By Juan Cole / Informed Comment

We’re hearing a lot about American reactions to news that Attorney General Jeff Sessions met twice with the Russian ambassador and then lied about it in his testimony to the Senate. But what does the Russian press make of all this? It seems to admit Trump sympathy for Russia and his desire to lift sanctions. It sees him as having to be cautious because of anti-Russia hawks like Sen. John McCain. And it thinks Trump should stand behind his people who have been accused of having a Russia connection, since giving in, as he did in the case of Mike Flynn, will only encourage the hounds to nip harder at his heels. Some reports attack the press, alleging that the Russia connections are made up out of venality and greed.

BBC Monitoring for Friday reports:

1. A Renat Abdullin article in Moskovsky Komsomolets argues that Trump made a huge error in letting Michael Flynn go as his National Security Adviser, over allegations that Flynn lied about his phone calls with the Russian ambassador. The author implies that firing Flynn only encouraged Trump critics now to go after attorney general Jeff Sessions for his contacts with Russia.

2. An article by Moscow Carnegie Centre expert Alexander Gabuyev entitled “Rules of the Game” in Kommersant maintains that President Trump “definitely wants to get rid of sanctions against Russia.” He does not have complete freedom to maneuver in this regard, Gabuyev says, but the “managerial chaos” afflicting Washington DC at the moment provides opportunities for Trump to get around sanctions on Russia.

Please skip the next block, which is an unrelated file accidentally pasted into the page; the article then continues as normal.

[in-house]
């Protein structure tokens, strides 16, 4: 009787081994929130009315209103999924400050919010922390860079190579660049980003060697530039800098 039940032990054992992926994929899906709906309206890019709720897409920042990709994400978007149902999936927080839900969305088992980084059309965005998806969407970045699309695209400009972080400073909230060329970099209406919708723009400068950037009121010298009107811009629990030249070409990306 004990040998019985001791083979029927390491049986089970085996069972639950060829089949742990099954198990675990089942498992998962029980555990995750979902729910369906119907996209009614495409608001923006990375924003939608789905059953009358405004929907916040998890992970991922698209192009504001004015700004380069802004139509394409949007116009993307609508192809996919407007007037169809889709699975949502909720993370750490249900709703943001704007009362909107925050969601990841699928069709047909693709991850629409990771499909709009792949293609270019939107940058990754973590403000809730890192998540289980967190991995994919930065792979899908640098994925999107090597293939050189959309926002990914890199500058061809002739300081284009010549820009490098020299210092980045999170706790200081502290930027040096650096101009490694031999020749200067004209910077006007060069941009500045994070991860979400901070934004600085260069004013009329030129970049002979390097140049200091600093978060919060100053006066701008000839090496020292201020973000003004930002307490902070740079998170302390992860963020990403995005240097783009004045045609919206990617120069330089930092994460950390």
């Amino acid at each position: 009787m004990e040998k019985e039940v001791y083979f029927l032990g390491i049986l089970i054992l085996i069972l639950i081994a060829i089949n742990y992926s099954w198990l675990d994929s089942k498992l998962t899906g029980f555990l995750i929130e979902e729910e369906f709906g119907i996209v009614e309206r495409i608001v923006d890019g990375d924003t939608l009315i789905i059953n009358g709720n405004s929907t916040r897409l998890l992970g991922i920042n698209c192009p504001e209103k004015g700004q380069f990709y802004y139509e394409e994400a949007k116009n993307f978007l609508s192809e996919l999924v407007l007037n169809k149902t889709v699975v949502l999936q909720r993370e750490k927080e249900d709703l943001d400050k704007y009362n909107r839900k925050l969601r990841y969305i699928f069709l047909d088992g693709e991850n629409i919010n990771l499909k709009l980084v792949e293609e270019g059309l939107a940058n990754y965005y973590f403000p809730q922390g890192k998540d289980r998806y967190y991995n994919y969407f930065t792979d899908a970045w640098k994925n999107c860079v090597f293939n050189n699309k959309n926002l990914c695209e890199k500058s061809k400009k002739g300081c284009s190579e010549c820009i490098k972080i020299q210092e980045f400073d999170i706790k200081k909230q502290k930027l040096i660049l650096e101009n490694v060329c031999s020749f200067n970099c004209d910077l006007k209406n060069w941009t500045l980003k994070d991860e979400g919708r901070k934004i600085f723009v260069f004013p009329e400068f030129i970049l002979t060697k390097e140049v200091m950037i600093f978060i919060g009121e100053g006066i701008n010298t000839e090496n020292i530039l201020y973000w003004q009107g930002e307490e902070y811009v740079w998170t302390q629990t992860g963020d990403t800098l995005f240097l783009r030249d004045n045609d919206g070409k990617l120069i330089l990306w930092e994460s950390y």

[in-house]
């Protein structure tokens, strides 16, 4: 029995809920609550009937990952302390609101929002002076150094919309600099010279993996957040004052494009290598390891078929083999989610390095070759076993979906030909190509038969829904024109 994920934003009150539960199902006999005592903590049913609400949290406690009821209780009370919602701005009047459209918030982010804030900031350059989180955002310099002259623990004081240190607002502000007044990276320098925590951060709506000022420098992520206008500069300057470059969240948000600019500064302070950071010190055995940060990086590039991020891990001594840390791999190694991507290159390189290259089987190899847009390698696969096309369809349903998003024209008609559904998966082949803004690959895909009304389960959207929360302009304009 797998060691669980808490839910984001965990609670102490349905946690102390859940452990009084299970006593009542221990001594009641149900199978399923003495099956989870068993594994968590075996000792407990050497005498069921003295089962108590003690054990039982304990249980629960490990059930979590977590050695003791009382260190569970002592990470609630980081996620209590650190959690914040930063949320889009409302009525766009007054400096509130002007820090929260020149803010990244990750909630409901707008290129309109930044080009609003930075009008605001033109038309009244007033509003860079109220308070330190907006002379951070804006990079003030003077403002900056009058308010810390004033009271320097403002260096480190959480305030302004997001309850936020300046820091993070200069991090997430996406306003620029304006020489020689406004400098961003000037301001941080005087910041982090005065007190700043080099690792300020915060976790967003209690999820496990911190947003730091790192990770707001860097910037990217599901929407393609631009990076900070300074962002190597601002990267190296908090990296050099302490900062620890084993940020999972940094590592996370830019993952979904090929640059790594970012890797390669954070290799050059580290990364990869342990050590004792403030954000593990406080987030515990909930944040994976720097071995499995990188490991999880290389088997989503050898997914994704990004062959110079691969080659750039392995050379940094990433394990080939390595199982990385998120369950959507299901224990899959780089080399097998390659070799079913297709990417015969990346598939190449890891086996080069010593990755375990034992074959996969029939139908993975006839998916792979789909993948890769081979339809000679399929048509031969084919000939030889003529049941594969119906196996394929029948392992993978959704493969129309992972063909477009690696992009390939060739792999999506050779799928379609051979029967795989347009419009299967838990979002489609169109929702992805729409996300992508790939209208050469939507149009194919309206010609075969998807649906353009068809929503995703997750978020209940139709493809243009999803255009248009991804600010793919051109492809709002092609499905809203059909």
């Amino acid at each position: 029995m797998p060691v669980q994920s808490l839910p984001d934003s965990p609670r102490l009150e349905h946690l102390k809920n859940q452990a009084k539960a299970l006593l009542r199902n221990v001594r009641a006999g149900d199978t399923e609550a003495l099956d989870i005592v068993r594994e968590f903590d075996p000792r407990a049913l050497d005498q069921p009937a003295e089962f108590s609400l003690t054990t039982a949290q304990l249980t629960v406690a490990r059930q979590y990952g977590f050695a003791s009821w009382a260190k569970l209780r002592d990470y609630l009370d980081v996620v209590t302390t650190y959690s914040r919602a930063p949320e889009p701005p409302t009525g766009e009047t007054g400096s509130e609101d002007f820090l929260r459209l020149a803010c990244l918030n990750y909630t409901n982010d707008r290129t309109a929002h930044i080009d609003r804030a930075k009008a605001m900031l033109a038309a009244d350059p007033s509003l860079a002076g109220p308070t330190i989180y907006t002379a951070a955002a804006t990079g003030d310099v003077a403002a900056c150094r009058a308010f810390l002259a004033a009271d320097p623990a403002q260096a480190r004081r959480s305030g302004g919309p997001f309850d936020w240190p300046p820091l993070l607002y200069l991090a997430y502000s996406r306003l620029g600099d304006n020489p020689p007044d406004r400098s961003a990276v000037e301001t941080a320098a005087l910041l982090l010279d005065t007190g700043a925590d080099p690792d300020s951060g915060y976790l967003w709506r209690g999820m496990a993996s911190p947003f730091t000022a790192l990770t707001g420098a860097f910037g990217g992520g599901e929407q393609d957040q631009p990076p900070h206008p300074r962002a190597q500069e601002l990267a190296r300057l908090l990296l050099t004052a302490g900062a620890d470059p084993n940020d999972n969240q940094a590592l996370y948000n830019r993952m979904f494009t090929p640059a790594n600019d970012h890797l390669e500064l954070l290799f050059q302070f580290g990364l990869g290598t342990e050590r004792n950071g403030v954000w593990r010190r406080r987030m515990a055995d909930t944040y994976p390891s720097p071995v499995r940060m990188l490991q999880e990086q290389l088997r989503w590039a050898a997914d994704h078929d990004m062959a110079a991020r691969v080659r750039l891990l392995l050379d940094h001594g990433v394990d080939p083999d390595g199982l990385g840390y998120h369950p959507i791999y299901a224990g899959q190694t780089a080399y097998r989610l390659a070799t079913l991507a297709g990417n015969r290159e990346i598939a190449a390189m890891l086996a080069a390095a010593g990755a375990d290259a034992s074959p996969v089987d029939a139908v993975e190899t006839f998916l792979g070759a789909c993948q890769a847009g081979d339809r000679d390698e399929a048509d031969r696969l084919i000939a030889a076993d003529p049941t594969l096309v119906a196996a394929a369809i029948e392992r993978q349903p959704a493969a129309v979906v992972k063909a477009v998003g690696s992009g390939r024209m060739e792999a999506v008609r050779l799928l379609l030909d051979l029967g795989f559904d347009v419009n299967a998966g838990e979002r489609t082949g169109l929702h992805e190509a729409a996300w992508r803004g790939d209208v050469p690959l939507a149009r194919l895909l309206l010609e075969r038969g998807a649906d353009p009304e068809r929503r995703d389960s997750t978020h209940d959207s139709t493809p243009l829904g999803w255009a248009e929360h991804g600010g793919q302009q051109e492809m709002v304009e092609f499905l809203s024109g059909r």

BBC Monitoring for March 3 says:

3. NTV, owned by Russian gas giant Gazprom, reported this week on the allegations that Attorney General met with the Russian ambassador to the US, Sergei Kislyak. It noted that Trump “said he fully trusted” AG Sessions. It went on to quote the Russian Foreign Ministry as saying that US media allegations about Sessions-Kislyak meetings were “media vandalism and an attempt to completely misinform the American and global public opinion”.

4. Pundit Yuri Rogulev told Kommersant that Donald Trump is the actual target of all the questions being raised about his cabinet members. “Members of the Congress want to smear the president’s image… and in the end… bring society to the conclusion that the leader of the country has to resign”.

BBC Monitoring for March 2:

5. The Moskovsky Komsomolets reported on Trump’s address to Congress. Its headline was “Trump: not a single word about Russia.” Sergei Samuylov argued in the article that Trump didn’t refer to Russia in his speech because he did not want to annoy US “hawks”, “such as chairperson of the Senate Armed Services Committee John McCain.” Samuylov concluded that “one should not rule out mending of Russian-US relations in the future . . .”

6. An article in Vedomosti by Olga Churakova was entitled “If not Trump, then Putin.” Churakova seems relieved that Putin has “reclaimed his leadership” in mentions by the mass media. For weeks, in January and into February, Putin had fallen behind Trump in regard to number of mentions in the mass media in Russia.


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